Tweet of the Day: Have Duck, Will Travel
The hardest part about the Masquerade is maintaining it. There are a few ways to go about it, none of which is fool proof but many authors mix and match them to make the idea plausible for the reader.
In no particular order:
- Weirdness Censor: For some reason most folks tend to gloss over all things out of the ordinary. It maybe because they are hardened city dwellers that are accustomed to seeing the unusual every day and simply shrug their shoulders at it or that the human mind craves “normality” and will go to great lengths to protect itself. Works well in one off events, but when giant robots trash the city on a daily basis, alien’s invade every Christmas and no child is safe after dark, it stretches the readers suspension of disbelief to the breaking point.
- M.I.B.: A group that actively maintains the masquerade. Their job is to make sure details of the latest event don’t leak out to the press or create plausible excuses for it. They also tend to clean up gobs of ectoplasm, alien ship wreckage and dead bodies (of ghoulies and/or victims). Characters are usually either fighting to expose the cover up or are charged with maintaining it, at least in a passive way (avoid situations/acts that could make things worse or expose the secret). Of course, the appearance of black helicopters, men with dark suits/glasses and ridiculous headlines in the local newspapers tend to lead to….
- Kooks and Loons: The people that do take notice are those on the deep end of things. They collect clippings from tabloids, hang out at conspiracy forums and ascribe every thing to a secret trifecta of Martians, Molemen and nano bots. No wonder nobody believes them. They have a hazy association with facts and logic plus their tract record in the community ain’t the best when it comes to the believable. Even then, you can’t rely on every witness to be so easily refuted. Specially when they are not the only witnesses.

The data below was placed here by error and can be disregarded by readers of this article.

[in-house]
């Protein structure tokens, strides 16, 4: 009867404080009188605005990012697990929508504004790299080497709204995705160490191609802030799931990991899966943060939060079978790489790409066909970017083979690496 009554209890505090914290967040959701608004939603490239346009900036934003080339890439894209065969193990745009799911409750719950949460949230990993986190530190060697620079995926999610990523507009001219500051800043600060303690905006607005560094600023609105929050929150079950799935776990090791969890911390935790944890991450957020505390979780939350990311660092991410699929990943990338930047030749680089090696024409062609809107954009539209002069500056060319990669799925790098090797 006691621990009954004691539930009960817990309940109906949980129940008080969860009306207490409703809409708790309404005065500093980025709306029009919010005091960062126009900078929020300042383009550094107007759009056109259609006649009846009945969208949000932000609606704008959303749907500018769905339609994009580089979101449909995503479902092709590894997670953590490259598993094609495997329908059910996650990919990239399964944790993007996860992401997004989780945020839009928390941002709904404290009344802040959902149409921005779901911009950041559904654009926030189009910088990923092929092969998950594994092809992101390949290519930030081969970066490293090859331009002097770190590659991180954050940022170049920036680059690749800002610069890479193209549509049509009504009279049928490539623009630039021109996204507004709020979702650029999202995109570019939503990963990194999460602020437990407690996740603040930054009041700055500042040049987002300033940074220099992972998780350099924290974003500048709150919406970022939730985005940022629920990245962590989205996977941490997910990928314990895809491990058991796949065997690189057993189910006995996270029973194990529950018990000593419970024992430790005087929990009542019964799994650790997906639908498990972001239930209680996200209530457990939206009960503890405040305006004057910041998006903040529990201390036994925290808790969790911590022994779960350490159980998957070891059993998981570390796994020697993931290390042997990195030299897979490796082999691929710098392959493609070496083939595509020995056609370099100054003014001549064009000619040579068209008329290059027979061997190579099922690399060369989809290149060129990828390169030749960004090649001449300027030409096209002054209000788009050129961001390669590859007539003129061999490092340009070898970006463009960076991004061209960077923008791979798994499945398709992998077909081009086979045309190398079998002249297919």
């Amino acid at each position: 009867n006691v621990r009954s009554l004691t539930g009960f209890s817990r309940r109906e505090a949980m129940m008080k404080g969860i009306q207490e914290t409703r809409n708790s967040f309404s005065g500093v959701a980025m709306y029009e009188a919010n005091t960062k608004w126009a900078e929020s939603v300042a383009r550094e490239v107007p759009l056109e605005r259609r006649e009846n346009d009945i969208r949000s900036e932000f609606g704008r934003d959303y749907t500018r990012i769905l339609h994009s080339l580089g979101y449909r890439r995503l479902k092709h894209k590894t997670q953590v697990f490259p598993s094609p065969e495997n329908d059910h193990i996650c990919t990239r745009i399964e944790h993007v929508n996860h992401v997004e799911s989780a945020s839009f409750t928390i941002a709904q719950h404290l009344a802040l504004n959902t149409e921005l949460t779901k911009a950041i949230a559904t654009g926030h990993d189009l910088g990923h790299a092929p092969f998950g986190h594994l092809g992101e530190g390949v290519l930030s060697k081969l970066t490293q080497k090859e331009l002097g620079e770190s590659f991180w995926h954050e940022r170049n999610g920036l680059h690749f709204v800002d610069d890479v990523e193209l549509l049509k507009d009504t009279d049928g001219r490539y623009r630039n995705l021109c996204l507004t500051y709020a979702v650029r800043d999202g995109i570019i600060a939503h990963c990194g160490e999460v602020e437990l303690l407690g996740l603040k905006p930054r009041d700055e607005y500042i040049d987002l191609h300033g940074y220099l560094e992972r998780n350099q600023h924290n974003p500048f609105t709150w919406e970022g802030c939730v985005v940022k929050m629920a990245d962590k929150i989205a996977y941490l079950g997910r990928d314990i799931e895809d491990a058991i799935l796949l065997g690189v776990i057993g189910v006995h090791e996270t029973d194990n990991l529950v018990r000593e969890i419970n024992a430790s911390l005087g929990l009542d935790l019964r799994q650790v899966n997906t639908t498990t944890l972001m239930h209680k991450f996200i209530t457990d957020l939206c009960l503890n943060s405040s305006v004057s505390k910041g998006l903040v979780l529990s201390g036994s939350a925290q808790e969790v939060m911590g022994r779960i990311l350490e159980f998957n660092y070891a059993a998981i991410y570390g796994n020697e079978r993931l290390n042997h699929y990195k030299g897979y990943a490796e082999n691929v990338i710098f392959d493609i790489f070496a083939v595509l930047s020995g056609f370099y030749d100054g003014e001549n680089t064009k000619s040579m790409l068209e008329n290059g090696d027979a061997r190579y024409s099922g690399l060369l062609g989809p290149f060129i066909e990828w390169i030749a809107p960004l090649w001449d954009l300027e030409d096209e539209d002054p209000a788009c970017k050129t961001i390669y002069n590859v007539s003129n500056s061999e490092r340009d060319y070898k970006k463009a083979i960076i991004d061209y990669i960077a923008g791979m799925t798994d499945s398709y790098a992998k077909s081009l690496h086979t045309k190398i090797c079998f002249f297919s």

- Maybe Magic, Maybe Mundane:Maybe there is a perfectly reasonable explanation for what is going on. It could be voices from angels/demons or a bad case of schizophrenia (and I know that is lame association, just go with it). Those lights in the sky? Experimental airplanes or swamp gas, your pick. A common element in cover up stories. But it works best in works of heavy magic realism, where the reader as well as the characters are baffled by events. In works where the reader knows that the weird exist in-universe, this doesn’t work as well.
- Invisible to Normals: Simply put, normal people can’t see the monsters. Maybe they inhabit a parallel dimension that bleeds into our reality or normal folks lack the means (magical or technological) to detect them. A pretty solid answer about how the masquerade works except that if the fantastic elements can interact with the normal world, they will leave a mark even if indirectly.
Those are a few of the techniques used to create and maintain the masquerade. Mind you, not one of them is perfect so a using several of them is the way to go most of the time (although you don’t have to use them all).
Next week: The Unmasked World.